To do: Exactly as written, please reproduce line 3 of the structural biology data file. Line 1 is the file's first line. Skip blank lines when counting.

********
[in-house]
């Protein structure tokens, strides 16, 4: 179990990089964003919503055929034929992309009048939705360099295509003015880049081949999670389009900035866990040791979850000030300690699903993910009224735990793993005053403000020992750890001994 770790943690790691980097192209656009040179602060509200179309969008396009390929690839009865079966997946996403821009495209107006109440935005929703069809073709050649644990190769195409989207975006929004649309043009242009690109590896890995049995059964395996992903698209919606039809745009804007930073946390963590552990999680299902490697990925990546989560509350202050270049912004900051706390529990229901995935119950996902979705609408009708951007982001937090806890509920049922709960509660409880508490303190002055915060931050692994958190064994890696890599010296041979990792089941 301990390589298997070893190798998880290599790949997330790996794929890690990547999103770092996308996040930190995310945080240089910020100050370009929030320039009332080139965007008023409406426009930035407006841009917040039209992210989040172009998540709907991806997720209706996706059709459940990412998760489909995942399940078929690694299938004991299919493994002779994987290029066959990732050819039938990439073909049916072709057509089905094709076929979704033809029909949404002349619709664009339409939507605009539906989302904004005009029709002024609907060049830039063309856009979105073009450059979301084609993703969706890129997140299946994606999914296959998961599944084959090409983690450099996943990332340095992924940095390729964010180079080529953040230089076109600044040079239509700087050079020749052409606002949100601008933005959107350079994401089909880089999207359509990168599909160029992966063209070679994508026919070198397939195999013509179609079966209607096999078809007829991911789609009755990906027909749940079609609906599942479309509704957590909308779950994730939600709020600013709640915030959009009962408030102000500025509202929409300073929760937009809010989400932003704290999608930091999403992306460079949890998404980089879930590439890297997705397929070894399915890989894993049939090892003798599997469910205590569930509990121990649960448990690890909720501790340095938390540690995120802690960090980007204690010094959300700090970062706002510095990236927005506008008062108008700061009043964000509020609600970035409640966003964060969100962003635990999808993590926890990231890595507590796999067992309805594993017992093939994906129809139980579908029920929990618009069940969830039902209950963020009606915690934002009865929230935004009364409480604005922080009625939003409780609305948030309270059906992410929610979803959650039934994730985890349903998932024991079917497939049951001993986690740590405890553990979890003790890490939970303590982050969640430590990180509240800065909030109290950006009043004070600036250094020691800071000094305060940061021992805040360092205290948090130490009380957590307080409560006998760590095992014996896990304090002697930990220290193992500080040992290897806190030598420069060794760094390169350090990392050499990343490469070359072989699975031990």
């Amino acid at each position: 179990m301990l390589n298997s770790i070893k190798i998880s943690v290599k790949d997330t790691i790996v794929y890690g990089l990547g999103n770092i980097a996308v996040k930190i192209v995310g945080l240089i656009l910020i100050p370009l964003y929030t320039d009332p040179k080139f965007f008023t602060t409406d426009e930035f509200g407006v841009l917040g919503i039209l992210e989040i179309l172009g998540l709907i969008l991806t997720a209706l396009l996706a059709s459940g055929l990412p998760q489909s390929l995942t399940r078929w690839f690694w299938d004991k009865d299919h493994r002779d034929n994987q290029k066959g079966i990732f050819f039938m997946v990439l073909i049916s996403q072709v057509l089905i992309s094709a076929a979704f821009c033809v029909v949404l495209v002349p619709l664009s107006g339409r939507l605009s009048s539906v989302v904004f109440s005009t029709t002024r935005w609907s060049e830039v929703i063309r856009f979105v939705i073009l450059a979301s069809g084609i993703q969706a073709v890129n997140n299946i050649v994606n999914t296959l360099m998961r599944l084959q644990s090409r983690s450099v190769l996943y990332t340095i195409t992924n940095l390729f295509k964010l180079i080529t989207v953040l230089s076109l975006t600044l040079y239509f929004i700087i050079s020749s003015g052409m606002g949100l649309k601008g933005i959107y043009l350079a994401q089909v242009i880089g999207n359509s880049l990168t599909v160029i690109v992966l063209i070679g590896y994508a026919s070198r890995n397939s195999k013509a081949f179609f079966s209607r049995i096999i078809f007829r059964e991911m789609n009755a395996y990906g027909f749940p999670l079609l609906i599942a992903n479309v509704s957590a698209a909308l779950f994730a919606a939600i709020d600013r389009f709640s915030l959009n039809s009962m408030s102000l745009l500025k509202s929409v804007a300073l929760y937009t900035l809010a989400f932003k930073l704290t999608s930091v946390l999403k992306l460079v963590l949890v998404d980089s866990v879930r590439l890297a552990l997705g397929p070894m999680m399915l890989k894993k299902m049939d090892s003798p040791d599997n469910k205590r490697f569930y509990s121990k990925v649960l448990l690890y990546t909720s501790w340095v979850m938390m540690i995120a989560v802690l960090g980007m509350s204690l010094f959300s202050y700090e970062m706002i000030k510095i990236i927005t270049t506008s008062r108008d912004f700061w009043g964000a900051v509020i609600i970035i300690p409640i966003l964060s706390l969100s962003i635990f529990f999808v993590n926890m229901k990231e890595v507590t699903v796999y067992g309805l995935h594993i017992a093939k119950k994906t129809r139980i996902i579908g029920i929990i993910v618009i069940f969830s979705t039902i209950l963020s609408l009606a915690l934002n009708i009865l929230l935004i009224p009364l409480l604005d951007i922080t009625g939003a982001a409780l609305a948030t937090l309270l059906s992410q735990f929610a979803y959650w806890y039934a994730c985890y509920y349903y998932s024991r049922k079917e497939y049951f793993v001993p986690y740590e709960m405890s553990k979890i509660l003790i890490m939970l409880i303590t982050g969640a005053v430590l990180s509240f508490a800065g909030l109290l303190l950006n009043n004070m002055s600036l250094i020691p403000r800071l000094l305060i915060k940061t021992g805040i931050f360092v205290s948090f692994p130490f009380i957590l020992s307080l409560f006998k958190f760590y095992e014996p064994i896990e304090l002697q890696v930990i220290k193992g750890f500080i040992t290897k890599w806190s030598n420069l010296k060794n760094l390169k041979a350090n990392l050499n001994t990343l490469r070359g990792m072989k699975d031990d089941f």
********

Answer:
């Amino acid at each position: 179990m301990l390589n298997s770790i070893k190798i998880s943690v290599k790949d997330t790691i790996v794929y890690g990089l990547g999103n770092i980097a996308v996040k930190i192209v995310g945080l240089i656009l910020i100050p370009l964003y929030t320039d009332p040179k080139f965007f008023t602060t409406d426009e930035f509200g407006v841009l917040g919503i039209l992210e989040i179309l172009g998540l709907i969008l991806t997720a209706l396009l996706a059709s459940g055929l990412p998760q489909s390929l995942t399940r078929w690839f690694w299938d004991k009865d299919h493994r002779d034929n994987q290029k066959g079966i990732f050819f039938m997946v990439l073909i049916s996403q072709v057509l089905i992309s094709a076929a979704f821009c033809v029909v949404l495209v002349p619709l664009s107006g339409r939507l605009s009048s539906v989302v904004f109440s005009t029709t002024r935005w609907s060049e830039v929703i063309r856009f979105v939705i073009l450059a979301s069809g084609i993703q969706a073709v890129n997140n299946i050649v994606n999914t296959l360099m998961r599944l084959q644990s090409r983690s450099v190769l996943y990332t340095i195409t992924n940095l390729f295509k964010l180079i080529t989207v953040l230089s076109l975006t600044l040079y239509f929004i700087i050079s020749s003015g052409m606002g949100l649309k601008g933005i959107y043009l350079a994401q089909v242009i880089g999207n359509s880049l990168t599909v160029i690109v992966l063209i070679g590896y994508a026919s070198r890995n397939s195999k013509a081949f179609f079966s209607r049995i096999i078809f007829r059964e991911m789609n009755a395996y990906g027909f749940p999670l079609l609906i599942a992903n479309v509704s957590a698209a909308l779950f994730a919606a939600i709020d600013r389009f709640s915030l959009n039809s009962m408030s102000l745009l500025k509202s929409v804007a300073l929760y937009t900035l809010a989400f932003k930073l704290t999608s930091v946390l999403k992306l460079v963590l949890v998404d980089s866990v879930r590439l890297a552990l997705g397929p070894m999680m399915l890989k894993k299902m049939d090892s003798p040791d599997n469910k205590r490697f569930y509990s121990k990925v649960l448990l690890y990546t909720s501790w340095v979850m938390m540690i995120a989560v802690l960090g980007m509350s204690l010094f959300s202050y700090e970062m706002i000030k510095i990236i927005t270049t506008s008062r108008d912004f700061w009043g964000a900051v509020i609600i970035i300690p409640i966003l964060s706390l969100s962003i635990f529990f999808v993590n926890m229901k990231e890595v507590t699903v796999y067992g309805l995935h594993i017992a093939k119950k994906t129809r139980i996902i579908g029920i929990i993910v618009i069940f969830s979705t039902i209950l963020s609408l009606a915690l934002n009708i009865l929230l935004i009224p009364l409480l604005d951007i922080t009625g939003a982001a409780l609305a948030t937090l309270l059906s992410q735990f929610a979803y959650w806890y039934a994730c985890y509920y349903y998932s024991r049922k079917e497939y049951f793993v001993p986690y740590e709960m405890s553990k979890i509660l003790i890490m939970l409880i303590t982050g969640a005053v430590l990180s509240f508490a800065g909030l109290l303190l950006n009043n004070m002055s600036l250094i020691p403000r800071l000094l305060i915060k940061t021992g805040i931050f360092v205290s948090f692994p130490f009380i957590l020992s307080l409560f006998k958190f760590y095992e014996p064994i896990e304090l002697q890696v930990i220290k193992g750890f500080i040992t290897k890599w806190s030598n420069l010296k060794n760094l390169k041979a350090n990392l050499n001994t990343l490469r070359g990792m072989k699975d031990d089941f």